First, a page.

On the heels of the news of Supreme Court Justice Antonin Scalia’s death, details have emerged about where he was staying when he passed away. He was vacationing at the Cibolo Creek Ranch, a luxury resort offering “a true West Texas experience.” Guests enjoy trail rides via horse, ATV or Humvee around the massive 30,000 acre property.
According to the New York Times, Justice Scalia was an invited guest at the resort and it was Poindexter himself who discovered Scalia’s death:
Justice Scalia had arrived at the 30,000-acre ranch on Friday to participate in one of the weekend gatherings that Mr. Poindexter, who has owned the Cibolo Creek property since 1990 and restored its three historic forts into a secluded retreat, hosts a few times each year. Justice Scalia and Mr. Poindexter had met just once, in Washington, and the justice had traveled to Texas after a friend of Mr. Poindexter’s suggested inviting him, the ranch owner said.
As in invited guest, Scalia was not charged for his stay at the luxury resort. The Washington Post notes that Scalia’s stay at the resort brings up several important questions, especially in light of the fact that Poindexter recently had business with the Supreme Court.
One of Poindexter’s companies was involved in a case that made it to the high court. Last year, the Supreme Court declined to hear a case involving an age discrimination lawsuit filed against one of these companies, court records show.
The nature of Poindexter’s relationship with Scalia remained unclear Tuesday, one of several lingering questions about his visit. It was not known whether Scalia had paid for his own ticket to fly to the ranch or if someone else picked up the tab, just as it was not immediately clear if Scalia had visited before.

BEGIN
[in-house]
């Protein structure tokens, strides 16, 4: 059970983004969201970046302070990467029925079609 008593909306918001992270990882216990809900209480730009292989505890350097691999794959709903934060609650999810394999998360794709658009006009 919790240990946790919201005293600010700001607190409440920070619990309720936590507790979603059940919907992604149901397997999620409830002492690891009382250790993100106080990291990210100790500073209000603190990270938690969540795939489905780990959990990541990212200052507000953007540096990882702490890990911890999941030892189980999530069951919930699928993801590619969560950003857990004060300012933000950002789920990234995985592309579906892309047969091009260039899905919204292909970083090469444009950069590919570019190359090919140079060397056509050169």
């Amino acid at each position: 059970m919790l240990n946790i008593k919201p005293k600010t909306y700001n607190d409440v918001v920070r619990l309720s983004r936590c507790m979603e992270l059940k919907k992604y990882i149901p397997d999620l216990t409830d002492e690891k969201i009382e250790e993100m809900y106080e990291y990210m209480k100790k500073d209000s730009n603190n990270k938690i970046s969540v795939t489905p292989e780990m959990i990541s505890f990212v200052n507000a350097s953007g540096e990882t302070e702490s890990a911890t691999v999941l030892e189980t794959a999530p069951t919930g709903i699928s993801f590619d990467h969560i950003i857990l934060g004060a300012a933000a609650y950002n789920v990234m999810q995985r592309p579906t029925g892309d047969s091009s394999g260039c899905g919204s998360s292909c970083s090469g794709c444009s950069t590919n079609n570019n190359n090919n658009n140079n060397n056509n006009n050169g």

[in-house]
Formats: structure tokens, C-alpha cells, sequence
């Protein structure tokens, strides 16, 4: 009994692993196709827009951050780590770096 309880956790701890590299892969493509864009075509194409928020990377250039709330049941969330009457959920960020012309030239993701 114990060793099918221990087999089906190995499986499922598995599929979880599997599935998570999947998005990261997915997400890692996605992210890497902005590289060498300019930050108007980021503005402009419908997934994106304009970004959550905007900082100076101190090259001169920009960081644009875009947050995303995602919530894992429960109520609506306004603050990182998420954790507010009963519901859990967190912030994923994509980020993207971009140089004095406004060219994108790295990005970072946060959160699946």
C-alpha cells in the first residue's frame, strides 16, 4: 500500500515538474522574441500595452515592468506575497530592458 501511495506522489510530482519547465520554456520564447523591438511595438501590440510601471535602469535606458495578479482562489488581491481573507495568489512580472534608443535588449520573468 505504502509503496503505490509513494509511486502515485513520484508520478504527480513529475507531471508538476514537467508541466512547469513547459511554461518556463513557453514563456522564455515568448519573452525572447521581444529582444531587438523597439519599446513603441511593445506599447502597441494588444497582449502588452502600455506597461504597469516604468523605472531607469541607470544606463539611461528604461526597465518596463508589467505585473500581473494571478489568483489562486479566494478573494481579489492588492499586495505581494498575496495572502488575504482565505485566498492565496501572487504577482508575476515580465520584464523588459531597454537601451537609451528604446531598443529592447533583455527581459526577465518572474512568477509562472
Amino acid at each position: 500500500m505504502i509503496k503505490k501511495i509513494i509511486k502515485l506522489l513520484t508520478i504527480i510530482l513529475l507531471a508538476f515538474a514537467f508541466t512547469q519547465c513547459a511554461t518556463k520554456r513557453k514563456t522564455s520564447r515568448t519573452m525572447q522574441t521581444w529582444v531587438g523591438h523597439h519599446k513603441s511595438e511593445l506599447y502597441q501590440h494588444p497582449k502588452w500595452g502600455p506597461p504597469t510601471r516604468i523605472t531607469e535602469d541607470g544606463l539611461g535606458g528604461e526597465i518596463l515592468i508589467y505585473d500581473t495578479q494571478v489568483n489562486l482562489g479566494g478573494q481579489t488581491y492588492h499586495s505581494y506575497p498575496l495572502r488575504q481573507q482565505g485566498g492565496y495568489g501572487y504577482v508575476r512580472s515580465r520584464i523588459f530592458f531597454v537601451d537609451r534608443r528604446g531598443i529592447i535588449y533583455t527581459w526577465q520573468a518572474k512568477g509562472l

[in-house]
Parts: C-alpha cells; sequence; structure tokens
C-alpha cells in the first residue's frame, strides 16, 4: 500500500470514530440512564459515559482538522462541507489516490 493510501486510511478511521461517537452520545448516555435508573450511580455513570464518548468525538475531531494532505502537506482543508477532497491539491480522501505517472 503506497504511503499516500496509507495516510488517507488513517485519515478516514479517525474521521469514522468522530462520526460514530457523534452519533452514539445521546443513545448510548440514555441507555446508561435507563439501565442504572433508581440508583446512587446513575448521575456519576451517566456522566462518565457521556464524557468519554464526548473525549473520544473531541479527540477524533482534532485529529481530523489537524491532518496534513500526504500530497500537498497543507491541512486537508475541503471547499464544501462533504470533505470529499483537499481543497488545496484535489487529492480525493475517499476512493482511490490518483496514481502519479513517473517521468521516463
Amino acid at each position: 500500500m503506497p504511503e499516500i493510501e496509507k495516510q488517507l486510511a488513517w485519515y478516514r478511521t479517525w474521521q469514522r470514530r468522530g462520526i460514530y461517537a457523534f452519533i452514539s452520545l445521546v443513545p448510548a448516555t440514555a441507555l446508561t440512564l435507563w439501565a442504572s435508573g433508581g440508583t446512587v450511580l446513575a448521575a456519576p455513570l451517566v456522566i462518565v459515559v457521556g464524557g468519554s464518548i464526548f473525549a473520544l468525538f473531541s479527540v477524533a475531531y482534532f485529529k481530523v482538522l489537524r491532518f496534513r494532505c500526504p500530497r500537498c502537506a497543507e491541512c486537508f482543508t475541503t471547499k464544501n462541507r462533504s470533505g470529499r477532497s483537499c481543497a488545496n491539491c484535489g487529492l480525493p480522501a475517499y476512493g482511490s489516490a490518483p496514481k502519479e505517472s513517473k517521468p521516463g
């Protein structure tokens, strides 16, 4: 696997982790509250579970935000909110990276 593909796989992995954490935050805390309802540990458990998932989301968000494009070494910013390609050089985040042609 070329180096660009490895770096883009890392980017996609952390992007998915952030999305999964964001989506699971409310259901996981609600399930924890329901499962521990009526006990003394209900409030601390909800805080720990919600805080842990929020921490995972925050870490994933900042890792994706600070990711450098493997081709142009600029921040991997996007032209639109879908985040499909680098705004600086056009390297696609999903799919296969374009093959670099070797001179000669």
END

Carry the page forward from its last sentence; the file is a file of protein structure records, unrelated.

It is also still not known who else was at the Texas ranch for the weekend, and unless that is revealed, there could be concerns about who could have tried to raise an issue around Scalia, said Stephen Gillers, who teaches legal and judicial ethics at the New York University School of Law. He compared it to unease that arises when judges and officials from major companies are invited to seminars or educational events that bring them together for periods of time.
Yes, there are several troubling questions now that need to be answered. Although Poindexter admitted to The Washington Post that Scalia was part of an invited group of people and it was standard policy not to charge invited guests, he did confirm that he did not pay for the charter flight that Scalia took to West Texas. So, if he didn’t pay for the charter flight—who did? Supreme Court justices receive a salary of $223,500, hardly enough to pay for charter flights to secluded luxury resorts.
So who was Scalia traveling with? Who were the other invited guests? Who paid for the charter flight? The public really does deserve to know.
dun dun dun dun and the plot thickens, why were initial reports saying in detail that he was in a resort and died with possibly his family was involved, wonder who will do the movie or miniseries on this one???????????????????????????????
and the plot thickens even more